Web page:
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The Friends You Made In School Don't Want To Be Friends With You

Let my experience be a warning to you.

By Ellen "Jelly" McRaePublished about a year ago 6 min read
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Image created on Canva

You know all those friends you made at school? At university? In college?

All those friends you're still friends with years later despite having long graduated from any schooling institution?

Those friends who you still hang out with as if you were sitting in the park, sneaking beers together, and skiving off from classes?

Yeah, those friends.

They don't actually want to be friends with you.

I will admit I'm a little biased when it comes to this topic. I'm no longer friends with anyone I went to school with or went to university with either.

I have all but one remaining on my Facebook. And even then I'm not a hundred percent sure why I haven't hit delete yet.

In short, when the going got tough in my life, my school friends were the first to jump ship.

They didn't want anything to do with me when I struggled with my health issues, which spiraled into my ability to be the once happy and social person they knew. I needed their support, I needed them to be the friends I thought they were.

I learned the hard way that school friends don't actually want to be your friends as you get older.

And if they're staying with you, it's for all the wrong reasons. Here are those reasons.

They only stay friends because of time

People seem to have this weird pride about how long they've kept a relationship. We've been friends for ten years, give us a medal.

We know friendships aren't a competition and you don't get a medal for attrition, right? Just checking.

It seems like people who keep their friendships from their school days forget this. Because for many, it's the only reason they keep them around.

They can't get rid of these friends because it has been so long. It's a waste to throw away all that effort.

I had someone make this point to me when I was talking with a mutual friend about breaking up with school friends, in particular my ex-best friend.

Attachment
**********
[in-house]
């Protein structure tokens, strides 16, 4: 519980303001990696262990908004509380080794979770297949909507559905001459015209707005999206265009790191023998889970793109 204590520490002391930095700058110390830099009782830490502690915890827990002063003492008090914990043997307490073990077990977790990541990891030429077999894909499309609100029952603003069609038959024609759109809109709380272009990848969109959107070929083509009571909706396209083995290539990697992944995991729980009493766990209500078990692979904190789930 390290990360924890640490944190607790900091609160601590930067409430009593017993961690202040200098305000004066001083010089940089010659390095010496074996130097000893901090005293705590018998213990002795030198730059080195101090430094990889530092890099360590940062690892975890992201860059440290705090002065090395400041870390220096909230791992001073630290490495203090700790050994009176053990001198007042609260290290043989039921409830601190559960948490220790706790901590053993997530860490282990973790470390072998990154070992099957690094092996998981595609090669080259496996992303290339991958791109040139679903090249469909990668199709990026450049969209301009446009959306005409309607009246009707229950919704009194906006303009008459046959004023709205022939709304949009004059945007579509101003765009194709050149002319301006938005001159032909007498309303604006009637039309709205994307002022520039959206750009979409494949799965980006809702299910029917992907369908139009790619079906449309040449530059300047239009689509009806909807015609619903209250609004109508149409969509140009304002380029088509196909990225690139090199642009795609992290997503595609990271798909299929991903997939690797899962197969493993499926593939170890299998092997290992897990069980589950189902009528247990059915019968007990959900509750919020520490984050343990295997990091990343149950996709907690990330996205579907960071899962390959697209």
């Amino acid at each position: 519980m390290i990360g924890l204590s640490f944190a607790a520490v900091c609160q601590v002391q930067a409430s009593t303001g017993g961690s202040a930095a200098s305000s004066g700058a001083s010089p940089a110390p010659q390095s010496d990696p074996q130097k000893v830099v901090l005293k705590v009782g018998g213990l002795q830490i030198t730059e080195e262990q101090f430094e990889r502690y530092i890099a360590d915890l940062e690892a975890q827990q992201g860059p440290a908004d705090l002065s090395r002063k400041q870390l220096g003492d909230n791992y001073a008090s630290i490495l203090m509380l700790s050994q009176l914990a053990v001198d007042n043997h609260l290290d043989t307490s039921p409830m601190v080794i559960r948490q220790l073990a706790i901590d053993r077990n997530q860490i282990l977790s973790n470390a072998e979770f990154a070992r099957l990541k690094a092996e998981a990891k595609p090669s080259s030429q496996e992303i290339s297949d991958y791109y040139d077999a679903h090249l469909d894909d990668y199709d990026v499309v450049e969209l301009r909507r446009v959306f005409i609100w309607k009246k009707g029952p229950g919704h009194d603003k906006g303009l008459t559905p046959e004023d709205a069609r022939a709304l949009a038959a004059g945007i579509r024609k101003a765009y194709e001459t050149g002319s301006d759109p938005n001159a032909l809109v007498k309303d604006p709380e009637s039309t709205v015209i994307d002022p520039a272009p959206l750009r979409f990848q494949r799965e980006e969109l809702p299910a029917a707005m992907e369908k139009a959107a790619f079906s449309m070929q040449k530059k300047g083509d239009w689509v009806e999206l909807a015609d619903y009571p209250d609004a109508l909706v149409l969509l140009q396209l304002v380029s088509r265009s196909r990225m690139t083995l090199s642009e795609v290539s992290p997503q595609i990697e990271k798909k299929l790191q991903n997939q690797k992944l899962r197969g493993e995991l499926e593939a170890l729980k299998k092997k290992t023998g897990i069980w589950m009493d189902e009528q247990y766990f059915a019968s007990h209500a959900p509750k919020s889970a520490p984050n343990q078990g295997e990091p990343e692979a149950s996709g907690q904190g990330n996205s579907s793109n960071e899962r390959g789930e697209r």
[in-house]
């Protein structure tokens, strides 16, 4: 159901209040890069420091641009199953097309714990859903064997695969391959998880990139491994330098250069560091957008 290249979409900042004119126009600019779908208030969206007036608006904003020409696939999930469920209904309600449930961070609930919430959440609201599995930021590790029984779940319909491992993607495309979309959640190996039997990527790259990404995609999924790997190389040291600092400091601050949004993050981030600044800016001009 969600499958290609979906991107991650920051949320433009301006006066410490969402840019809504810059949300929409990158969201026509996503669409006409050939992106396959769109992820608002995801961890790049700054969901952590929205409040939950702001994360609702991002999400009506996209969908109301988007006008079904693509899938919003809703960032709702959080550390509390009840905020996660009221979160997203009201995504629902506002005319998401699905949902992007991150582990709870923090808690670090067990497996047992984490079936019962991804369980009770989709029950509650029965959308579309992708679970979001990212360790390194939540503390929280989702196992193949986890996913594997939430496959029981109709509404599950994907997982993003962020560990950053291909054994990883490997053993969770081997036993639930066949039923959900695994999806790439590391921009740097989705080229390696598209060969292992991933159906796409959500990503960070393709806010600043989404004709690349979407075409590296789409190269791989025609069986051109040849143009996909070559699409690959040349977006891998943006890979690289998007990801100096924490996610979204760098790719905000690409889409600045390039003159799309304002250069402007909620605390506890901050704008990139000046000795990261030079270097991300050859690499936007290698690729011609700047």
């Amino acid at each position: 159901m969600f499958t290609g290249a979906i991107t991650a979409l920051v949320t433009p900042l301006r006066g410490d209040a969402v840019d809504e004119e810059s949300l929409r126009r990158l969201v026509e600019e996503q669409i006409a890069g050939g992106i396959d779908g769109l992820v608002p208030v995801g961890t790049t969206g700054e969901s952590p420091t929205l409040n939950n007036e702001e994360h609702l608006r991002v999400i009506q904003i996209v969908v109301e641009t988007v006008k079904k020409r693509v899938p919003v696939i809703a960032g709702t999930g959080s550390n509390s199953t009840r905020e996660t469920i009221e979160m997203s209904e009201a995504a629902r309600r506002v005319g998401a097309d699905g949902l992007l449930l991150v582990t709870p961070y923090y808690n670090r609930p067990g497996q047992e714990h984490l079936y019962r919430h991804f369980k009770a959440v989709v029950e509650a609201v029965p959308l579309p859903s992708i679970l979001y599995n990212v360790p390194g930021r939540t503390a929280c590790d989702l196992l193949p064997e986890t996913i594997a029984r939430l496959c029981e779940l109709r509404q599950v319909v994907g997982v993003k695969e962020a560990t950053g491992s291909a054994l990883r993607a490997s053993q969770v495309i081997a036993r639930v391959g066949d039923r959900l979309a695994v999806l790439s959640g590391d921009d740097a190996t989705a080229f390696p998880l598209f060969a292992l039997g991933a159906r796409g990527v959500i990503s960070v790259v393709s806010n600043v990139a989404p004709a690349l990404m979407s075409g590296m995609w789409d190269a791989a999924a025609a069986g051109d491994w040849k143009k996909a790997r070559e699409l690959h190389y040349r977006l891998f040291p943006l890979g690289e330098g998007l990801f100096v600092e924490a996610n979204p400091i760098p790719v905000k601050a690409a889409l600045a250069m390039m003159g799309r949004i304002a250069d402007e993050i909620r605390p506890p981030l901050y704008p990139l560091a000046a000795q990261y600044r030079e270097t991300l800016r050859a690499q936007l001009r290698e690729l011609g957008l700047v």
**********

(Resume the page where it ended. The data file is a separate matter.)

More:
This mutual friend said, 

"It's such a shame because you've been friends for so many years."

I didn't need reminding of this, by the way. I knew how long it had been.

This friend said it in the way parents say to their kids when they talk about giving up the sport they played for the last ten years. Don't throw away all the time and effort.

This friend wouldn't have said this to me had I been trying to leave an abusive marriage, for example. Or a young friendship that was deep and meaningful but was only short in time.

What worried me the most is that if other people were saying this, someone I had known for the same amount of time, I couldn't imagine what my school friends were saying. 

Time is not a good enough reason to stay friends with someone. There has to be more.

They only stay friends because of other friends

I realised quickly as my friendships were imploding that I had this large quantity of friendships but zero quality. The people I was calling friends were exacting acting the way friends shouldn't.

As I removed myself from the female friendship I made in school, it started with my ex-best friend. We got into it and she said I was too hard to be friends with.

I still don't know what kind of person says that to another person. Can you imagine having someone say this to you?

Once I broke it off with my ex-best friend, all the other girls went with her. No one spoke to me, messaged me, or even called to see how I was doing.

They didn't have to agree with our fight, but their side was clear. They all went where the pack was going. And as I rocked the boat by challenging our friendship, they went to where it was safe.

If they were my real friends, if they cared about me, they wouldn't have ditched me without a second thought. Or without a conversation.